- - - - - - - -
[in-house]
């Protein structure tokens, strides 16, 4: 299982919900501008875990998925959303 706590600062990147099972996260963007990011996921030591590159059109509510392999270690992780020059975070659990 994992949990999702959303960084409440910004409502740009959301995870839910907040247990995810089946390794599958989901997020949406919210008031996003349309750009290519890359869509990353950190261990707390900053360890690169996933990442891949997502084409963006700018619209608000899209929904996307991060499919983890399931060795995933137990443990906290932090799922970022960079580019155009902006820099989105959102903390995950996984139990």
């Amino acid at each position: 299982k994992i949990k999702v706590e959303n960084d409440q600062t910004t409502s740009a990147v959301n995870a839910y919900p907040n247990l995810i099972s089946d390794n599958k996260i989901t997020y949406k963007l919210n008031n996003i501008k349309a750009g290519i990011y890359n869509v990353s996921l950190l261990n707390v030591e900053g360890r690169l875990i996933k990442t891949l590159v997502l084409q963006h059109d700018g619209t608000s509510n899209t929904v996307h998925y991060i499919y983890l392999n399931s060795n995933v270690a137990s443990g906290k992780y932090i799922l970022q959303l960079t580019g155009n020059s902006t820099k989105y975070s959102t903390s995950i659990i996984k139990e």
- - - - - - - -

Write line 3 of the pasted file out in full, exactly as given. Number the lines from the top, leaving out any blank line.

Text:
């Amino acid at each position: 299982k994992i949990k999702v706590e959303n960084d409440q600062t910004t409502s740009a990147v959301n995870a839910y919900p907040n247990l995810i099972s089946d390794n599958k996260i989901t997020y949406k963007l919210n008031n996003i501008k349309a750009g290519i990011y890359n869509v990353s996921l950190l261990n707390v030591e900053g360890r690169l875990i996933k990442t891949l590159v997502l084409q963006h059109d700018g619209t608000s509510n899209t929904v996307h998925y991060i499919y983890l392999n399931s060795n995933v270690a137990s443990g906290k992780y932090i799922l970022q959303l960079t580019g155009n020059s902006t820099k989105y975070s959102t903390s995950i659990i996984k139990e």